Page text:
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Reply #26 on: November 23, 2010, 11:49:13 AM

Again, if you're sad you lost the original HQ and are looking to spend money on a game as close to that experience as possible, then, ebay is your friend.

http://cgi.ebay.com/HEROQUEST-HERO-QUEST-GAME-SYSTEM-MB-1990-complete-/320619473101?pt=LH_DefaultDomain_0&hash=item4aa668e8cd

$21 for a complete boxed set.
Ghambit
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Reply #27 on: November 23, 2010, 11:56:46 AM

"Betrayal at House on the Hill" could be considered a short, crawlish type co-op game.  Although, I'd be willing to bet that Mansion of Madness will be better.
Kinda important if we wants FFA play, pvp, and/or co-op.  I see a lot of FFA suggestions here.

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Ratman_tf
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Reply #28 on: November 23, 2010, 12:27:12 PM

Ravenloft is quicker, and simpler, but there are lots of fan scenarios for Descent that are designed to be short.

Talisman is the ultimate beer and pretzles D&Dish game.



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Valmorian
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Reply #29 on: November 23, 2010, 12:58:07 PM

Ravenloft is quicker, and simpler, but there are lots of fan scenarios for Descent that are designed to be short.

Talisman is the ultimate beer and pretzles D&Dish game.

Yeah, it's the fantasy hobby equivalent to the Game of Life, Snakes and Ladders or Candyland.
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Reply #30 on: November 30, 2010, 08:07:08 PM

I love the idea of Descent, but holy shit is it a pain in the ass to actually play - set-up, which takes place in stages throughout the game, is such a chore.

Also, if you're DM, unless you get some good ganks in early (which can be pretty easy) you are screwed once the heroes start to gear up. As DM I found that unless I ease up on the heroes they were going to get housed early, and that's no fun.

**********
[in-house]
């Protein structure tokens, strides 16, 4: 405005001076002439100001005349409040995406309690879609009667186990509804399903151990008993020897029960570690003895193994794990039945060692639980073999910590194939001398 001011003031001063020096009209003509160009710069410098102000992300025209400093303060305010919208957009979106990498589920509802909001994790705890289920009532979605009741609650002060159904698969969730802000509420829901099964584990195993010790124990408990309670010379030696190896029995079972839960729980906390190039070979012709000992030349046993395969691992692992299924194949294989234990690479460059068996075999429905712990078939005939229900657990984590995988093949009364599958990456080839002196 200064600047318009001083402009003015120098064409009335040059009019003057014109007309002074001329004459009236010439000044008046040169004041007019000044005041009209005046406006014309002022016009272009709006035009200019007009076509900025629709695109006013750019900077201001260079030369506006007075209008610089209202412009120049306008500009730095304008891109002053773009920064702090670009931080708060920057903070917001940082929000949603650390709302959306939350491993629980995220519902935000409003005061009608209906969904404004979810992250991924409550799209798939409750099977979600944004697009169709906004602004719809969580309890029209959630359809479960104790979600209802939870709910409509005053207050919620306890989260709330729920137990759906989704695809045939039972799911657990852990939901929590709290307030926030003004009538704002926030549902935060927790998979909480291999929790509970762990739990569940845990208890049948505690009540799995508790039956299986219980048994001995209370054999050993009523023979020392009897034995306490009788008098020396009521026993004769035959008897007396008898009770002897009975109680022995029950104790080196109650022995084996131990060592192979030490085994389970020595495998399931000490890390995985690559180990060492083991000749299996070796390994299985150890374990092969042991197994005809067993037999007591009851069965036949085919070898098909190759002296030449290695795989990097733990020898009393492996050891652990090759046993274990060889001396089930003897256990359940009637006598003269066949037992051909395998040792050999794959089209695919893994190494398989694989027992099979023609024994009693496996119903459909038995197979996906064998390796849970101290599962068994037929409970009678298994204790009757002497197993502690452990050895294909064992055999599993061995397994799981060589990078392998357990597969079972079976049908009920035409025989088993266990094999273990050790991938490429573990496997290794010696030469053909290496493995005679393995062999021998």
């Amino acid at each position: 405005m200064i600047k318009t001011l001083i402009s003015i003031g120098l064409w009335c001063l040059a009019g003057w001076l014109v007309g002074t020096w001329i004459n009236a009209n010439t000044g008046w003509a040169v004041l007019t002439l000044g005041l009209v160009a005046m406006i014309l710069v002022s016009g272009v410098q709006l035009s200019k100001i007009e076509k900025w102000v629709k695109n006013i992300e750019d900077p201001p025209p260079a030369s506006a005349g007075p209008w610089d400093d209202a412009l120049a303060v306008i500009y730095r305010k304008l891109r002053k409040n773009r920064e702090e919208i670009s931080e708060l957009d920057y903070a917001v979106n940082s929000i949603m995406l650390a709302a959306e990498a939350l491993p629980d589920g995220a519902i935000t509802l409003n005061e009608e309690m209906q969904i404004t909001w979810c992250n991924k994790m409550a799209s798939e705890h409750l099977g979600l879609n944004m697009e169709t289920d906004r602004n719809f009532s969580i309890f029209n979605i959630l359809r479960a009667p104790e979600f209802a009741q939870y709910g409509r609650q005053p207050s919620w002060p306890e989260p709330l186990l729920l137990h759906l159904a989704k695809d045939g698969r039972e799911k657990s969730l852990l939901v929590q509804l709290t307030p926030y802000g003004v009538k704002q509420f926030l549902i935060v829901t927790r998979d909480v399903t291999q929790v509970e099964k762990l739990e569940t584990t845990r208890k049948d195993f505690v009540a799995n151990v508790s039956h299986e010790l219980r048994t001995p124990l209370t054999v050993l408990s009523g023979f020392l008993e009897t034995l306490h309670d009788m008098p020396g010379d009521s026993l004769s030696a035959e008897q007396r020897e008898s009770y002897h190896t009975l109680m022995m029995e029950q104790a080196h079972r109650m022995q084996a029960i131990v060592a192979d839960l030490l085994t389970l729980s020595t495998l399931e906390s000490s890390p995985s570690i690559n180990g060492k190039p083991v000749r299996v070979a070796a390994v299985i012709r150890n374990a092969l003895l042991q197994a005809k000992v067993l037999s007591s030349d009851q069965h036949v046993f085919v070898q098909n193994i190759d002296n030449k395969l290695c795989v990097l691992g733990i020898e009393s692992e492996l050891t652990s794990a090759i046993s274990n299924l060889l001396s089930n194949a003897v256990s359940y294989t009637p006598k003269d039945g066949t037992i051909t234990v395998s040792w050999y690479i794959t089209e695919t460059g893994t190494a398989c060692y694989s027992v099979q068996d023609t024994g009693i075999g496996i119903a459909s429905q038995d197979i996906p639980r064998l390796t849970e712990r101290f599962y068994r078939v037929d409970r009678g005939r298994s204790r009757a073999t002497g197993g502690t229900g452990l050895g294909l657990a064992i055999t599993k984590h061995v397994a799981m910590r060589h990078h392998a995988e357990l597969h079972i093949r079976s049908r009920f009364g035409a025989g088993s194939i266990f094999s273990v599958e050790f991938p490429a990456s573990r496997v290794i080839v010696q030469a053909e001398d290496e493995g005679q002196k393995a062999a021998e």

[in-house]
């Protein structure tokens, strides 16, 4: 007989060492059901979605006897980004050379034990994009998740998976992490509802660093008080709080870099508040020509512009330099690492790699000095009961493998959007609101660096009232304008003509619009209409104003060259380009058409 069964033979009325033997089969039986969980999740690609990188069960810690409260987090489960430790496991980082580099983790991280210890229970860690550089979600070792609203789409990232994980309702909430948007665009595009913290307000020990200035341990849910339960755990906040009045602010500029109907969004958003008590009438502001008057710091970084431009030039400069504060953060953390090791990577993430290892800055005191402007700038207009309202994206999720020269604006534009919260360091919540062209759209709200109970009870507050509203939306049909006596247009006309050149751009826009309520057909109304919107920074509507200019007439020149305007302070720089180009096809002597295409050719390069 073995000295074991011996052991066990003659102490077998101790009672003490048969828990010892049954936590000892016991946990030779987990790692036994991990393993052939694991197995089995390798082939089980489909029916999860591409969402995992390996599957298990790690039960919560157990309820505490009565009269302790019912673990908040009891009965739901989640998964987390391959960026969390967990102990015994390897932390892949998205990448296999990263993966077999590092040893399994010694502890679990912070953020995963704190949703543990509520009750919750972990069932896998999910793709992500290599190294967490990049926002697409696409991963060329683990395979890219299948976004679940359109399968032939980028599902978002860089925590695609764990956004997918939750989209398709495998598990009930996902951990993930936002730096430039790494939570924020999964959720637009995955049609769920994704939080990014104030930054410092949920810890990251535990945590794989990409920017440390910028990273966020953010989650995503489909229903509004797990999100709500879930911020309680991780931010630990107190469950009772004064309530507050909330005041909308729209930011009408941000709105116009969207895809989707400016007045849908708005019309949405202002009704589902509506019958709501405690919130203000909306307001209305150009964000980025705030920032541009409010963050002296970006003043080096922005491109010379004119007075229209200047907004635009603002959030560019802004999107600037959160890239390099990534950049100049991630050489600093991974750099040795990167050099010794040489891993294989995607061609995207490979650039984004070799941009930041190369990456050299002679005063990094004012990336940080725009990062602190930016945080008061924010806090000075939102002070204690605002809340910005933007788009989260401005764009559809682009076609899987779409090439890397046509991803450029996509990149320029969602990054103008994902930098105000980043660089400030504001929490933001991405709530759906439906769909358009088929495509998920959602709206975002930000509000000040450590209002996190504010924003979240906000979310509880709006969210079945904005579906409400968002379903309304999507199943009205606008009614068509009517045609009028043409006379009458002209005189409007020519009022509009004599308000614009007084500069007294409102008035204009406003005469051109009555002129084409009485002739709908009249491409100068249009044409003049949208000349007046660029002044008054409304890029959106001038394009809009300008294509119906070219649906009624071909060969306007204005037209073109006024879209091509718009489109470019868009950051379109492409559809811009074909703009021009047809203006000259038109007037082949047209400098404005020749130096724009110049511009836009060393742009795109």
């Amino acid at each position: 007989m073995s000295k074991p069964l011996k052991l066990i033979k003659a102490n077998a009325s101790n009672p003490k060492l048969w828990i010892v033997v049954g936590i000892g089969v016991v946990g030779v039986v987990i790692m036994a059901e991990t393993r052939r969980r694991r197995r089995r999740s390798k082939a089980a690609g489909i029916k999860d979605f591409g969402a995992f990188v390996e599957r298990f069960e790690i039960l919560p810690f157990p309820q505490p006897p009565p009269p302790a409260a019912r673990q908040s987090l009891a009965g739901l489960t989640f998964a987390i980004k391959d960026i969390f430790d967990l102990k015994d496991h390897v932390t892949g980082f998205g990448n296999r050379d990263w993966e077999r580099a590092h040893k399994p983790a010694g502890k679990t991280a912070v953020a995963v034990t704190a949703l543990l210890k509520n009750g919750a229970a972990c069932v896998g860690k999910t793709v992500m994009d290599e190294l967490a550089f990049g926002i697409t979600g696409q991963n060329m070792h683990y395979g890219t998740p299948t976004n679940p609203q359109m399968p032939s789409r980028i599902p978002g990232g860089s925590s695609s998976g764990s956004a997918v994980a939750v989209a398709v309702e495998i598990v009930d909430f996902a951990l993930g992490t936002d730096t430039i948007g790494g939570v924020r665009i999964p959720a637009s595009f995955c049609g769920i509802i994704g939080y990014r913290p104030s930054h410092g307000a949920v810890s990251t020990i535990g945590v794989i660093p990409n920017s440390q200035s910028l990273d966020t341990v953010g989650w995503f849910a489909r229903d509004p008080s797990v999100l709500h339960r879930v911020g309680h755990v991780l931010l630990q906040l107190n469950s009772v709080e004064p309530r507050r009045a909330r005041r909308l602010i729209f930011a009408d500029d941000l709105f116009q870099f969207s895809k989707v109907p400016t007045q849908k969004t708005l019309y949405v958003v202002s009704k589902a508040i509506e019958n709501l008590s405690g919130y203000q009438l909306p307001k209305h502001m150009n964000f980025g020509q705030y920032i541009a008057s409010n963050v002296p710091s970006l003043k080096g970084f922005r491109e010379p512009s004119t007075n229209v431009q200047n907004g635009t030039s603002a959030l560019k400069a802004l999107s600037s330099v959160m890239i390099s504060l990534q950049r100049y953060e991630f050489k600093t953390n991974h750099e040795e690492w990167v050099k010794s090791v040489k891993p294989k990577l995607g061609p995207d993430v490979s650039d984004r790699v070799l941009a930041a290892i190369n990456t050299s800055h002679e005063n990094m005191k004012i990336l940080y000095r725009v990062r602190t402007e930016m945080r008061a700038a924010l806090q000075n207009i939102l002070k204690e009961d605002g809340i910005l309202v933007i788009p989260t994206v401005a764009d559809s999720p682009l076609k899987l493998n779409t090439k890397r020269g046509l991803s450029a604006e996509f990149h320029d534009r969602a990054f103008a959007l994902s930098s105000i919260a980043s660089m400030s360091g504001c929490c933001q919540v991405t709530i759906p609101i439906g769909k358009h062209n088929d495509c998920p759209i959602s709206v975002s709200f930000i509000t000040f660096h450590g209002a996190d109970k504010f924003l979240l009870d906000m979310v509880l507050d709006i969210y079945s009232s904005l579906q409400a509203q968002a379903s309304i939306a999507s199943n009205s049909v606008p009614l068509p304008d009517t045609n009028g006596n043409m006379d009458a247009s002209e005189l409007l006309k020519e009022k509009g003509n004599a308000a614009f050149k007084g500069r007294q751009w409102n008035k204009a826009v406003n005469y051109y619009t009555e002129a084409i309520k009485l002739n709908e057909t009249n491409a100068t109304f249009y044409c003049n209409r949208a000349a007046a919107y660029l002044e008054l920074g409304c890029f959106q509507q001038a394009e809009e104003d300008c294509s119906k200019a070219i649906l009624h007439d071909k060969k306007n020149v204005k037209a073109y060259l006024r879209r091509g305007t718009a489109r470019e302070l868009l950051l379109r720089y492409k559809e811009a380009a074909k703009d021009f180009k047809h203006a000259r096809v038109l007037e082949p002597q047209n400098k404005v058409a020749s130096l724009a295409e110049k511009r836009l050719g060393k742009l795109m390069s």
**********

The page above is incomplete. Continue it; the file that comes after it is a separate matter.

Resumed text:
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Muffled
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Reply #31 on: December 01, 2010, 03:02:39 AM

Yeah, once they figure out that they can just invest in real estate the game really loses steam.
Jeff Kelly
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Reply #32 on: December 01, 2010, 05:28:16 AM

The big question is if you fancy the "dungeon crawl" feel of Hero Quest. I think we have already established that you do.

Do you like the split in DM and party or are you more interested in the cooperative mode of play?

If its the former the already suggested Descent is a good choice (although a single setting usually runs for two or three hours instead of one). Fantasy flight games have made a number of titles that are basically variants of Descent in different settings. Be warned that the rules and rule manuals are usually pretty obtuse so beginner players can become confused when trying to decipher the meaning of certain rules.

There was a sibling to Hero Quest called "Space Hulk" I believe which offers the same style of game play but is set in the Warhammer 40k Universe but I don't know if it's still available. There's also Talisman which doesn't feature cooperative play is fine nonetheless.

Another game would be Memoir '44 that features a similar style of play as Descent but is set in WW2 and Missions are styled as WW2 campaign settings.